Iran prepares to ramp up uranium enrichment | News | DW | 06.07.2019
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Iran prepares to ramp up uranium enrichment

Iran has suggested that it will boost uranium enrichment to 5% — well above the 3.67% cap set under the 2015 nuclear deal. Tehran has begun to row back on commitments after the US withdrew from the accord.

Iran was expected to start enriching uranium to 5% on Sunday, after repeated hints that it would break the cap set at 3.67% as part of the 2015 nuclear deal.

Tehran has said it plans to suspend part of the Joint Comprehensive Plan of Action (JCPOA), which the US signed but subsequently withdrew from over a year ago.

Read more:  Iranians 'stuck in a vicious cycle' over US tensions

Iran has already indicated that it plans to break the cap, having set a July 7 deadline for European powers to do more to keep the deal alive. The country accuses its European cosignatories to the 2015 nuclear deal — aimed at stopping Iran from getting closer to making its own nuclear weapons — of failing to resist US pressure to undermine the agreement.

Iran's semiofficial FARS news agency reported on Saturday that the country would announce the boost in enrichment levels on Sunday.

Iran's commitment to the 3.67% cap means uranium is being enriched at well below the 20% it was reaching before the nuclear deal. Enrichment to 90% would make the material suitable for a nuclear weapon.

'No limits on enrichment'

Iran's President Hassan Rouhani warned the international community on Wednesday that Tehran would boost its uranium enrichment to "any amount that we want" after the July 7 deadline.

Watch video 04:33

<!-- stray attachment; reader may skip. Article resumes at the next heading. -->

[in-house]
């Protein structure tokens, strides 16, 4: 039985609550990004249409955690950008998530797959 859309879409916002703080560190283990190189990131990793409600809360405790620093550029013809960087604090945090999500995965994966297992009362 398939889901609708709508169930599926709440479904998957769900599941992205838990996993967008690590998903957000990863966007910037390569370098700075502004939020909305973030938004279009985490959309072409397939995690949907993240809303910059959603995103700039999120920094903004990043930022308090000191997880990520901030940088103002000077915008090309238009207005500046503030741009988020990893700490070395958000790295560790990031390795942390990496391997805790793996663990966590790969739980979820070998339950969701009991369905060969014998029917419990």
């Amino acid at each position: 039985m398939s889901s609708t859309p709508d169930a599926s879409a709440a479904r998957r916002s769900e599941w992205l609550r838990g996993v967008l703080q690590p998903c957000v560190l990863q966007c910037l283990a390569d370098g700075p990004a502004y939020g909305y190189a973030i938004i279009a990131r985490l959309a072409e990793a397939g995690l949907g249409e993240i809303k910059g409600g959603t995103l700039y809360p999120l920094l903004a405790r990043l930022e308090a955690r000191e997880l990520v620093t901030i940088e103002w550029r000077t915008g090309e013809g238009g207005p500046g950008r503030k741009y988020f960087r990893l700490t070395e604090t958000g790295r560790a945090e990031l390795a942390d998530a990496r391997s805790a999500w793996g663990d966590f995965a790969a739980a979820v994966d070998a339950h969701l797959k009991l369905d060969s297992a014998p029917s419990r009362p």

Iran Threatens to Exit the Nuclear Deal

Iran has also threatened to resume the building of a heavy water reactor, which would be capable of producing plutonium. The project had been mothballed as part of the JCPOA. On Monday, the country announced that it had already amassed more low-enriched uranium than is permitted under the deal.

Read more: Iran violates nuclear deal — what comes next?

One senior Iranian official claimed the measures were being taken because European signatories Britain, France and Germany — who signed alongside the US, Russia and China — had "indirectly violated" the accord.

"We will react proportionally the more they violate it," said Ali Akbar Velayati, the international affairs adviser to Iran's supreme leader, Ayatollah Ali Khameini, in an interview for the leader's official website.

French President Emmanuel Macron conveyed his "strong concern over the risk of weakening the nuclear agreement" to Rouhani on Saturday, his office announced.

In a telephone conversation that lasted over an hour, Macron said he would consult with the Iranian authorities and international partners concerned with a view to resuming talks involving all concerned parties to bring about the "necessary de-escalation" of the situation, the Elysee palace added.

Although the European signatories have stuck with the deal, US sanctions against firms doing business with Iran have proved effective in isolating the country economically.

European powers had come up with a scheme called Instex — a barter trade mechanism which avoids US sanctions by offsetting direct financial transfers. However, Iran has said that, while the idea marks progress, it is not enough.

rc/sms (dpa, AFP, AP, Reuters)

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